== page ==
Having inspired a host of associated and competing enterprises and sown the seed of the university extension movement, the council, under Anne's presidency in 1873–4, wound up its activities. By then she herself was fully engaged in the enterprise which brought together all her aspirations, enthusiasms, and energies. In May 1871 she accepted an invitation from the philosopher Henry Sidgwick to take charge of a house which he had rented in Cambridge where five young women who wished to come from a distance to attend the recently established lectures for women were to reside. Demand rapidly outstripped supply, and a larger house and then a second one were leased. In October 1873 Anne Clough opened negotiations with St John's College to lease a field on which to build, and she and the committee of management who supported her turned themselves into a limited company, the Newnham Hall Company, to raise funds. The new hall admitted its first students in October 1875. Such was the buoyancy of demand that more building was soon contemplated; in 1879 the Newnham Hall Company and the association which had launched the lectures combined forces to form the Newnham College Association for Advancing Education and Learning among Women in Cambridge to build, to organize lectures and teaching, and to raise and administer funds for scholarships and bursaries. The gestation of Newnham College was complete, and Anne Clough became its first principal, serving throughout without a salary.

Raising money was hard and unremitting work, but more straightforward than dealing with the other newly founded women's college, Girton, or the hostility with which many members of the university regarded the women. Despite the quickness of her temper, Anne Clough was temperamentally opposed to confrontation, always soothing, and infinitely creative in seeking ways round difficulties. She was not a good draughtswoman, often began an argument in the middle, and seemed to fuss; but this of itself was disarming, and her own modest view of her capacities made it easier for her to draw heavily on the strategic guidance of Henry Sidgwick and the administrative and financial abilities of Eleanor Balfour, who became his wife. Together they did much to secure the formal admission of women to university examinations in 1881, and in 1887 the grand opening of the third Newnham hall, Clough Hall, was graced by the prince and princess of Wales with the royal children and the prime minister, Lord Salisbury, Eleanor Sidgwick's uncle.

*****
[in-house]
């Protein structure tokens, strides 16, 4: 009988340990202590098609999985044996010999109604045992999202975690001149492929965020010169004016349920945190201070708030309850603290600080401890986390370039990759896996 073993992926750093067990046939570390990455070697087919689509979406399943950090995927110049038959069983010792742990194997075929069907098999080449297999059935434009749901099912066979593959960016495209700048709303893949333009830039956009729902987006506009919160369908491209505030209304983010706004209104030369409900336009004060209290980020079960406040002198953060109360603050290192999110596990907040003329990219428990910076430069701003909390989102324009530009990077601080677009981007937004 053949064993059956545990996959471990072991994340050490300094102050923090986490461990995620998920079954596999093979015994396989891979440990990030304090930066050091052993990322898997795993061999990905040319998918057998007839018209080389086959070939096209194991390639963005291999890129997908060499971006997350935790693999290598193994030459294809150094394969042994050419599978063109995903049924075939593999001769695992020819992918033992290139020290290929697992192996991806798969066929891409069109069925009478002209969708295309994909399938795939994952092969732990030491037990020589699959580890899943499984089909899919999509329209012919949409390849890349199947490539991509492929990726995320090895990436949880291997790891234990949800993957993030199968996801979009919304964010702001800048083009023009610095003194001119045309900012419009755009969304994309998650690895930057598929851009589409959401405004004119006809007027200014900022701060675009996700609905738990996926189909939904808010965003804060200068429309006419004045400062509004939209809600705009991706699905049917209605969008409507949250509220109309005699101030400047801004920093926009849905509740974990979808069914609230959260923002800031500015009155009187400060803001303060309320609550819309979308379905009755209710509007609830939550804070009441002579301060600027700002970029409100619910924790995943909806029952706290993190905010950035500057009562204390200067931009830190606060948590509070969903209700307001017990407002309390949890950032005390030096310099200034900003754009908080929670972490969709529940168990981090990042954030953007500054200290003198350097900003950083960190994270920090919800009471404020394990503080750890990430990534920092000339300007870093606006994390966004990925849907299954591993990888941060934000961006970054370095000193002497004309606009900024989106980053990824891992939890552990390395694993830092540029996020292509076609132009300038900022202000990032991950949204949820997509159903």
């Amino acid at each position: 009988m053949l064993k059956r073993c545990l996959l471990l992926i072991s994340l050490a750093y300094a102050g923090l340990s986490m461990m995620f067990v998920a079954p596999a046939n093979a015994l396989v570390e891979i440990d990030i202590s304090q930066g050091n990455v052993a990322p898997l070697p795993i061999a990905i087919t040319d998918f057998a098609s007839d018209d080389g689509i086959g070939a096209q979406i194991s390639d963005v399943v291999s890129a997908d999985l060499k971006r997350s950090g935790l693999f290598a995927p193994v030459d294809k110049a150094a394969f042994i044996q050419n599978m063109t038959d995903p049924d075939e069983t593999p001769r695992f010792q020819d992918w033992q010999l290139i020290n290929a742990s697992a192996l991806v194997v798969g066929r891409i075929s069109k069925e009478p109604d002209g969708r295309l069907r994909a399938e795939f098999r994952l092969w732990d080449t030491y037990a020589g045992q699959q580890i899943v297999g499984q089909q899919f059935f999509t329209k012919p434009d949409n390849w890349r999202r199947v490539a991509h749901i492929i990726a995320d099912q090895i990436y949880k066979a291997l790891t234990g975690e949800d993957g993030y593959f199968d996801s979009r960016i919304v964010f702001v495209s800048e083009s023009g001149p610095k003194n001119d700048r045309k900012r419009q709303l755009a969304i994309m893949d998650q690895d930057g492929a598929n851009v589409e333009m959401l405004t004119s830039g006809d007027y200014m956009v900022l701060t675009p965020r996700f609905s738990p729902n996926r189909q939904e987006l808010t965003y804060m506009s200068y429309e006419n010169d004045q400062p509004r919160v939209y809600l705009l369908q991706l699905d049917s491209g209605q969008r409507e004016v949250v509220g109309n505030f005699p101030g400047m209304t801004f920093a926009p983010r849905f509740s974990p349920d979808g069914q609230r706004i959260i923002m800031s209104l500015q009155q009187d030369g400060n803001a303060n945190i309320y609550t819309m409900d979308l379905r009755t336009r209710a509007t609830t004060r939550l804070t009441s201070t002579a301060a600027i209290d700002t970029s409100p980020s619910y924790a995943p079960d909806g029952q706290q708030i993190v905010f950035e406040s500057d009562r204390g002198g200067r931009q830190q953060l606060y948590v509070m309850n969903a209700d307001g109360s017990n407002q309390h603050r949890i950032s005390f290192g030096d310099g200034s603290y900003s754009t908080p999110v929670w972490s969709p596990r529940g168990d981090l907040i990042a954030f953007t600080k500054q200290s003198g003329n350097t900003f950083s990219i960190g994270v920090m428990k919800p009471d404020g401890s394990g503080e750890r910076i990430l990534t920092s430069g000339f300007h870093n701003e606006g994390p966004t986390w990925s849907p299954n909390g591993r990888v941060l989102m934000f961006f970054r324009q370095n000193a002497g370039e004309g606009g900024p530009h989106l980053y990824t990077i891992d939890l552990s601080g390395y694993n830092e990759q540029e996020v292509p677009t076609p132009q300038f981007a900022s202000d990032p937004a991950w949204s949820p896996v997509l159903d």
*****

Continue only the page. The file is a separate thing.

Anne Clough's lack of self-consciousness and pretension also eased her relationships with students. She could and did admit frankly to her mistakes, whether of policy or of human relations. Some were initially disconcerted by her homeliness or made fun of her lack of style: as her niece Blanche Clough put it, she 'dressed like a bundle' (BL, Add. MS 72830B, fol. 53). Her most striking features were her great dark eyes, framed by hair which had turned prematurely white. In repose her eyes were hooded and she might seem tired. The full force of her gaze was startling in its penetration and few failed ultimately to respond to the transparent sincerity and warmth which lay behind it. As Blanche again wrote, 'she showed to innumerable people the sort of tender, understanding kindness which only a few people can show to more than a few' (Clough, Memoir, 211).

Nor was Anne Clough uncertain or unclear about her fundamental objectives. Newnham, unlike Girton, did not immediately insist on its students going through the same academic hoops as the men. Some of the earliest students came for less than three years—or stayed for longer—doing work at a level which matched their particular situations. She argued successfully for the retention of this flexibility longer than Sidgwick had initially thought appropriate from a sharp, first-hand awareness of the variability of the education offered to girls in the first three-quarters of the century. However, in 1889, drafting a reply to Alfred Marshall who was fussing about the implications of a meeting held at Newnham to discuss the suffrage, she was clear that her work and that of the college was directed 'towards the opening out of new careers & a broader life for women' (A. J. Clough MSS).

Anne Clough was wholehearted too in her commitment to Newnham's absence of religious affiliation. Having endured her own period of intense evangelical self-examination in the 1840s and watched with distress her brother's agonies of doubt she developed a considerable distaste for denominational rivalries, and her bequest to Newnham was conditional upon its non-sectarian status. She was not, however, agnostic. She died from heart disease in her rooms at Newnham on 27 February 1892 and was buried, by her own wish, in the churchyard at Grantchester on 5 March 1892, following a service in King's College chapel.


  • B. A. Clough, A memoir of Anne Jemima Clough (1897)
  • A. J. Clough MSS, Newnham College, Cambridge
  • BL, Clough–Shore Smith MSS
  • B. Clough, ed., The poems and prose remains of Arthur Hugh Clough, 2 vols. (1869)
  • The Times (29 Feb 1892), 6f


  • Newnham College, Cambridge, MSS


  • W. B. Richmond, oils, 1882, Newnham College, Cambridge [see illus.]
  • J. J. Shannon, oils, 1890, Newnham College, Cambridge
  • cabinet photographs, NPG
  • photographs, Newnham College, Cambridge
  • photographs, BL
  • portrait, repro. in ILN (12 March 1892), 322

Wealth at Death

£14,508 7s. in UK: probate, 9 April 1892, CGPLA Eng. & Wales